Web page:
You joined a sea swimming club. Are you mad?
I haven’t joined a club, but I have started sea swimming a lot more often, and sometimes with lots of different friends, and I have taken part in the New Year swim that happens at Whitstable. With a hangover, I should add… It’s awesome, actually. It takes so much courage to go in there. You get into your swimming costume on the beach, and you feel cold already, and then you run into this absolutely freezing water. Not everybody should do it, you need to be in good fitness, you need to know your circulation’s all right, but it’s the most exhilarating thing you could imagine. You run in, it’s absolutely freezing, and you get this hit of joy from it somehow. The endorphins start pumping and then you run out again, stand on the beach and drink a Bloody Mary and go, ‘I want to go back in again!’ and everyone talks you down from it. It’s the most fun that you can possibly have with most of your clothes off. There are about thirty or forty of us all doing it at once, and we waited on the beach to assemble, then someone yelled and we all ran in straight away, had a quick float, then ran out again. It’s not a sedate activity. When I first moved to Whitstable, I had a house on the seafront and I remember looking out of my window in the middle of the night— we moved in November — and seeing people swimming. There’s always someone in the water at Whitstable, because someone gets inspired to skinny-dip, or whatever. I went for a run yesterday and got incredibly hot, it must have been thirty-five degrees yesterday, and when my run finished I was on quite a quiet bit of the beach and I thought what the hell, so I stripped down to my underwear and went for a swim. That is a fantastic thing to have on hand when you’ve just finished a long, hot run. It’s gorgeous in there. To get into the cold water and have a really leisurely swim and stay in for a while.
Did the swimming club inspire the book, or did the book inspire the swimming?
A little bit of both. Having swum at Whitstable for a while I knew to wait till the absolute high tide to swim, because as soon as the tide goes out a tiny it goes shallow and it’s impossible to swim, and you see people that don’t know the sea getting tricked out. They go wading in and it’s ankle-deep for miles. I began to think of this idea of how the same people meet at the same time on the beach every day and how a community might form around that of different people, and also the idea that you might turn to swimming at times of crisis in your life, and you might swim to solve your problems. I suppose that’s where it came from. As I began to write about it, people began to want to swim with me more, it’s quite interesting. People don’t always have the nerve to get into the water, it’s like there’s a big barrier to cross. I’ve swum with far more people this year than I ever have before because they’ve all wanted to join me. Quite often now I get texts when high tide’s coming up saying, ‘Are you swimming today? Do you fancy it?’ which is just lovely. It’s really sociable.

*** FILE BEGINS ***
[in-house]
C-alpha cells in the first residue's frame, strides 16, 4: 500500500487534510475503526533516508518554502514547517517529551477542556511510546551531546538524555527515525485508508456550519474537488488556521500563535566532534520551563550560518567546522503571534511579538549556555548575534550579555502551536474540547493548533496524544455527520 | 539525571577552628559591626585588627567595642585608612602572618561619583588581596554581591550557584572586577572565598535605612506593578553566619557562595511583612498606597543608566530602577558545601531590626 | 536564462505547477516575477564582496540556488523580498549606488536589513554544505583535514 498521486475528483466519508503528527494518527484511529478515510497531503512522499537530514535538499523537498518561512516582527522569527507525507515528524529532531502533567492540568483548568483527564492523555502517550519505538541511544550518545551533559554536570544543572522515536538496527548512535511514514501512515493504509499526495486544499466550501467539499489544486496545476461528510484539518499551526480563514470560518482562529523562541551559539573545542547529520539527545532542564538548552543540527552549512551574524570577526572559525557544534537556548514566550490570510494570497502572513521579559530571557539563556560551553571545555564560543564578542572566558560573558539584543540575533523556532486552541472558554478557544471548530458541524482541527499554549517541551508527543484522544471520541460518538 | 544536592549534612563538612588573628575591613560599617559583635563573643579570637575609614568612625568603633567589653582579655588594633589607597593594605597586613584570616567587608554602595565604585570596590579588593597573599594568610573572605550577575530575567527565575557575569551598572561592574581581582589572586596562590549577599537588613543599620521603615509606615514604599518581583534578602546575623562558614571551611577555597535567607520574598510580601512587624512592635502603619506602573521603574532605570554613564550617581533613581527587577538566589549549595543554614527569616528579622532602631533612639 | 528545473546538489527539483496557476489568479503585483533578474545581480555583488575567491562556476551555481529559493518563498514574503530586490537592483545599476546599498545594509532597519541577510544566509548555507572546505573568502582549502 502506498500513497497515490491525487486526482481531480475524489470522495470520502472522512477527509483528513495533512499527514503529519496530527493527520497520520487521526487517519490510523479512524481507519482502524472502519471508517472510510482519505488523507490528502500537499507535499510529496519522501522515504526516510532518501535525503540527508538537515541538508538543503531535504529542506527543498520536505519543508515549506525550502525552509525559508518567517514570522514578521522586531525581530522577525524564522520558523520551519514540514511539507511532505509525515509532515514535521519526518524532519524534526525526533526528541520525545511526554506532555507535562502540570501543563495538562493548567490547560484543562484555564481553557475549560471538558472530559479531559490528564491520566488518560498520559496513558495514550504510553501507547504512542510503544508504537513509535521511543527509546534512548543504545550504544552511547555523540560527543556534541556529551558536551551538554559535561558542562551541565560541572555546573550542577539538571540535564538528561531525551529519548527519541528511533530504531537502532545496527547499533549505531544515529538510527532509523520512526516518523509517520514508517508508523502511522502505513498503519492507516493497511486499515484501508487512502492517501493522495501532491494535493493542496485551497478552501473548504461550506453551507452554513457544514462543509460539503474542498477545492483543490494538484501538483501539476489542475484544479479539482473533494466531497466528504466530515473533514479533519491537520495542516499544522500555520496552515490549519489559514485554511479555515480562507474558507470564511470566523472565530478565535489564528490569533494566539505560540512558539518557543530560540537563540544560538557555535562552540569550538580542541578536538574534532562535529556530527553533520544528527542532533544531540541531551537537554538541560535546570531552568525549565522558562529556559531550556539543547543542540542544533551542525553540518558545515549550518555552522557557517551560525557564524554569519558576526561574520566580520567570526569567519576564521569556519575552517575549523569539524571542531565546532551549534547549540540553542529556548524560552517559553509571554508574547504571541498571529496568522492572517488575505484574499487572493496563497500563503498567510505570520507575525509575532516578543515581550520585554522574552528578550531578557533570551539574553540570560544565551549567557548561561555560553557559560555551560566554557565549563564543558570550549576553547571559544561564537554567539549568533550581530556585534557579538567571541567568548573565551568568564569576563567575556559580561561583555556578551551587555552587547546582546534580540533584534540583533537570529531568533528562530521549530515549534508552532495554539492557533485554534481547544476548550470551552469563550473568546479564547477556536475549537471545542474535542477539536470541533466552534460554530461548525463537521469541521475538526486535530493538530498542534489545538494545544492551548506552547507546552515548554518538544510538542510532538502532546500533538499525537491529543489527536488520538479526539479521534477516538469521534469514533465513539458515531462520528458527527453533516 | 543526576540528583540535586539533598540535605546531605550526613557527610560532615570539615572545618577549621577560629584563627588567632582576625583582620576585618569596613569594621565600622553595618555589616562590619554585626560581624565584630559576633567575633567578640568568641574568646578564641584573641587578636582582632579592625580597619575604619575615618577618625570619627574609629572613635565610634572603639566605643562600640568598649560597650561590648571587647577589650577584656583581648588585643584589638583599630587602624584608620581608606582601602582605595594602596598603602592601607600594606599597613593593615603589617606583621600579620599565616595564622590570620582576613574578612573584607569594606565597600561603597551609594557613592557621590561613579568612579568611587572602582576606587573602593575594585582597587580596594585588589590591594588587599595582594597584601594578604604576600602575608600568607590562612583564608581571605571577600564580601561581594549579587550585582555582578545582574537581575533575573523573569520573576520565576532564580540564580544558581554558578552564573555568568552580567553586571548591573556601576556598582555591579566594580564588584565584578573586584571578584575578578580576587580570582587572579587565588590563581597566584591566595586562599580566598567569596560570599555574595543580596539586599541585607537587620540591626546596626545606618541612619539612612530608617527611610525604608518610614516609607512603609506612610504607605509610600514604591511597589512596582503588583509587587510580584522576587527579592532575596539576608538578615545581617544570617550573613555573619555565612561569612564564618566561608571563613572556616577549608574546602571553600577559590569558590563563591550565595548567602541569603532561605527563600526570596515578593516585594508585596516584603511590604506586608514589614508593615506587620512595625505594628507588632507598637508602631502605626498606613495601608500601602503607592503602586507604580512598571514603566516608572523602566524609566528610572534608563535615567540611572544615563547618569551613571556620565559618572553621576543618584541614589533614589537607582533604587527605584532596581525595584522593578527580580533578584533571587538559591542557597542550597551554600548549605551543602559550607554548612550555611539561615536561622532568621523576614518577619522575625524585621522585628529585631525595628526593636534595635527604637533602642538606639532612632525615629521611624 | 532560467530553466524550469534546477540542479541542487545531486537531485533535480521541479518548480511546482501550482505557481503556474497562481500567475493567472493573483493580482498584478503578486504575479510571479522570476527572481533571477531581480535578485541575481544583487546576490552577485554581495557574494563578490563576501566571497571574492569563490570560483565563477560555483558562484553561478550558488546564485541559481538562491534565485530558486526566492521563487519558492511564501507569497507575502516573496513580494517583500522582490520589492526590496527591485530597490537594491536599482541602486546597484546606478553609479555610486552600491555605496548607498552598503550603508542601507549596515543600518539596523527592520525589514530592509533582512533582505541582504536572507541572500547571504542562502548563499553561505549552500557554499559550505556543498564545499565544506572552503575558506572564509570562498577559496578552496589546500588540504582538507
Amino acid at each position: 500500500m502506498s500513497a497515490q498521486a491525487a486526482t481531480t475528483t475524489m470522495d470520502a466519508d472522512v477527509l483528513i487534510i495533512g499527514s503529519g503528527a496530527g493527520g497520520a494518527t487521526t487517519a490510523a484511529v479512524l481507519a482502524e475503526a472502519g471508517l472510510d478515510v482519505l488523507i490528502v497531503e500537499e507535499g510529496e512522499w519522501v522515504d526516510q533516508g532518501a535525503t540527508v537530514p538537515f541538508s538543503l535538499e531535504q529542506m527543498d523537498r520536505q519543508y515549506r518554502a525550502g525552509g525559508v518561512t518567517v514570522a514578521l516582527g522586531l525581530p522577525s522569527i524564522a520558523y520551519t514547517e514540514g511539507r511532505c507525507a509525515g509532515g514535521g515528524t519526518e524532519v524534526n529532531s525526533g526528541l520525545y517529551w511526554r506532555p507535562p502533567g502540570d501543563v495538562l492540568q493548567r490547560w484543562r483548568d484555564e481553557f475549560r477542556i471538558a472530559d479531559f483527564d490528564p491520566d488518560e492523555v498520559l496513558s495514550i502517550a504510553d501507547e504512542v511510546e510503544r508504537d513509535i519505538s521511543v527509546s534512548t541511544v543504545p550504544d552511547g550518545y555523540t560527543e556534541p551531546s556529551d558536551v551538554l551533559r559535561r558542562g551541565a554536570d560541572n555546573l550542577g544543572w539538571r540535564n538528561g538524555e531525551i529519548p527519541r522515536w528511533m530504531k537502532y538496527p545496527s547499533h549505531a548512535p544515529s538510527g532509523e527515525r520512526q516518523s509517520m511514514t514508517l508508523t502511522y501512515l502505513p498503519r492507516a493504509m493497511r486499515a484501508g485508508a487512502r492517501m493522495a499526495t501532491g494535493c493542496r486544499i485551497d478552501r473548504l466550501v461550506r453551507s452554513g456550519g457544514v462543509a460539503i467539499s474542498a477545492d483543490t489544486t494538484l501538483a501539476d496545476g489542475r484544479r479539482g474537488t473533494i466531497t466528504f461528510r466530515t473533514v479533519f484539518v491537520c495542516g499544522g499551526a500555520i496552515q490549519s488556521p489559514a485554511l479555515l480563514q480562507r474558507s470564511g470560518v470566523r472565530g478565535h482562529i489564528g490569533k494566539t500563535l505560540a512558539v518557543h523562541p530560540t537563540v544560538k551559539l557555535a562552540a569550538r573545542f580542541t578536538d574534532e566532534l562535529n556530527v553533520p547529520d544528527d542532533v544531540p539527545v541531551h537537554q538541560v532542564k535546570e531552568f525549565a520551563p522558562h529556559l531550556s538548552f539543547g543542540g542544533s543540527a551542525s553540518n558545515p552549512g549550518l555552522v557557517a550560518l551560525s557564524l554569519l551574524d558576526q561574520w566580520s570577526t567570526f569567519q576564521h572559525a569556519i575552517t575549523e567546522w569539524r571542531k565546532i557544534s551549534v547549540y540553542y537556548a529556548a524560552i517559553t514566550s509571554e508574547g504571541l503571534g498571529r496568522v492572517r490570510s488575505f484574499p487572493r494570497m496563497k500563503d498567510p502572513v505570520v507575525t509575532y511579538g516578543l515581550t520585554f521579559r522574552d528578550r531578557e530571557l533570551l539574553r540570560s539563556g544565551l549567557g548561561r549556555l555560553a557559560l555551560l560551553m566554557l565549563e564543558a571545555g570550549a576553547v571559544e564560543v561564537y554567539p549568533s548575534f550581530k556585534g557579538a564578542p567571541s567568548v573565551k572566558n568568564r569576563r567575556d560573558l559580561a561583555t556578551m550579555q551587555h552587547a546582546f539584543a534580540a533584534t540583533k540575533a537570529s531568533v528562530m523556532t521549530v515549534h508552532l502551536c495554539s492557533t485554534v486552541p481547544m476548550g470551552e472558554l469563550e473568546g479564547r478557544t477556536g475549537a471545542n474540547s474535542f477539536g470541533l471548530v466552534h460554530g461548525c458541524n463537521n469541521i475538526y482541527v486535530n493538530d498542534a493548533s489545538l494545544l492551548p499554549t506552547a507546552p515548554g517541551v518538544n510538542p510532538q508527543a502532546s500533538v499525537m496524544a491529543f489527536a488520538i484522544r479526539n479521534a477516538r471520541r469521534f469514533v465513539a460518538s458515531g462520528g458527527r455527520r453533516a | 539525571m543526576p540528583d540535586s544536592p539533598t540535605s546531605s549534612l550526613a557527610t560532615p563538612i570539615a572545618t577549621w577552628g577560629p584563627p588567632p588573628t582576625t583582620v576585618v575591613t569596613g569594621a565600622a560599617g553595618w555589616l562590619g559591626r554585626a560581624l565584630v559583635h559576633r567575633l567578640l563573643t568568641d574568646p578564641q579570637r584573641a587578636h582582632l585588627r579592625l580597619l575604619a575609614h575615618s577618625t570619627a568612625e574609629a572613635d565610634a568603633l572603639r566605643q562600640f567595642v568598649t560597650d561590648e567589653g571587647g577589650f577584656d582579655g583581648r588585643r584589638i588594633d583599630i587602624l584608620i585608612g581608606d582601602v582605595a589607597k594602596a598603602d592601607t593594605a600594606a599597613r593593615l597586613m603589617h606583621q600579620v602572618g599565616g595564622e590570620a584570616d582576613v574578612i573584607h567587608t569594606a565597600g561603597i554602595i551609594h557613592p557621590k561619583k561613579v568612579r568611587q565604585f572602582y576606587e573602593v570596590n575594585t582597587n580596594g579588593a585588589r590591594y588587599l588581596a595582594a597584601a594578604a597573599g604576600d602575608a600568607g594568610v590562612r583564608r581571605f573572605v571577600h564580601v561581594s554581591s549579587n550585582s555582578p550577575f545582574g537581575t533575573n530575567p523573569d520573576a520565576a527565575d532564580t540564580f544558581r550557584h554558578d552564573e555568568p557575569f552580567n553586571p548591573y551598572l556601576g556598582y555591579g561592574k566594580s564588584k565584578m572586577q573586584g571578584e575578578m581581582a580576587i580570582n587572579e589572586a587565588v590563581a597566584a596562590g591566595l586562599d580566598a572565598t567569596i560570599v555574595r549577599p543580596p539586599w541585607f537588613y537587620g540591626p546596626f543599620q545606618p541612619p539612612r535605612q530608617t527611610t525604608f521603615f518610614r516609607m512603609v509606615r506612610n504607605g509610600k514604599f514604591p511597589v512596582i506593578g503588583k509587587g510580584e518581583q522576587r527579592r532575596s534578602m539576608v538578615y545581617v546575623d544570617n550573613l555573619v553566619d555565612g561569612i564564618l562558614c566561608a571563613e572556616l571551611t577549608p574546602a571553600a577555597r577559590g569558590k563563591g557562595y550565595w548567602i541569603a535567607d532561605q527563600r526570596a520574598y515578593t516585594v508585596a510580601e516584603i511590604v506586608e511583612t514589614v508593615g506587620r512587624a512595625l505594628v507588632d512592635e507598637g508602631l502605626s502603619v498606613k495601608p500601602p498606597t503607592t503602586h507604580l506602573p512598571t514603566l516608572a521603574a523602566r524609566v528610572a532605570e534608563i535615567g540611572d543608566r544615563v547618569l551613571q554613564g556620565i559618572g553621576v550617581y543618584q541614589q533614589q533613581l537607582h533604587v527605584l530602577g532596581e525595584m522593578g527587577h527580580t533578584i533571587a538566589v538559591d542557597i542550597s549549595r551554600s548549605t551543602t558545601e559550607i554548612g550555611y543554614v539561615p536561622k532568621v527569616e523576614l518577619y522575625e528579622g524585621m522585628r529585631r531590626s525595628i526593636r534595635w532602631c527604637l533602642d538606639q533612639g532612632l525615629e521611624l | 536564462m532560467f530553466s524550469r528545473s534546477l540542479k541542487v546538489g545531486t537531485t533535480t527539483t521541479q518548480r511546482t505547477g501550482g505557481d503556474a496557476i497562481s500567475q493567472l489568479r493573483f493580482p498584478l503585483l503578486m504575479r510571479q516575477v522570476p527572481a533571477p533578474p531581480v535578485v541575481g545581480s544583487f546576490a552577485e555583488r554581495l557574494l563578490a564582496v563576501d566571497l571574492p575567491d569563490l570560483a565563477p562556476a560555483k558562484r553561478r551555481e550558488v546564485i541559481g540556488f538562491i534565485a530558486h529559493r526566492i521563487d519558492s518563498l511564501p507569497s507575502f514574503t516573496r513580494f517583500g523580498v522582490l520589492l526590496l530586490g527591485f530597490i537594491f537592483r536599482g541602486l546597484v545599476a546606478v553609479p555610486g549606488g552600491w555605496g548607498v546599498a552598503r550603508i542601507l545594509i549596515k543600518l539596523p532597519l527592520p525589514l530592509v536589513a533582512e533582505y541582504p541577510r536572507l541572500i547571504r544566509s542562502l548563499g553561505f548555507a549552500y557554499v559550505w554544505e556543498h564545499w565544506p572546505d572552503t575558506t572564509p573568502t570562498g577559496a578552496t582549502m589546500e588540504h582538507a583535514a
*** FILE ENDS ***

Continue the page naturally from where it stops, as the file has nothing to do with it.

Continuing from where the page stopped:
You started something called the Re-authoring Project. What can you tell us about that?
The Re-authoring Project came from when my first novel came out, Burning Out, which was about 2009, quite a long time ago, and I just realised how limited the opportunities were for authors to talk about their work. It was a little bit before all the podcasts had grown-up and Twitter was still very young, and I felt like authors spent a lot of time talking to each other about their books rather to an actual audience, so it became quite a closed loop. I’ve got a longstanding interest in installation art. I used to work at Tate Britain and at the National Gallery, so I’ve got a good understanding of the art world, I’ve got an interest in physical theatre and performance, so I got together with a couple of other creative producers and we formed an organisation that aimed to support writers to make more interesting performances of their own work, with interactivity in mind.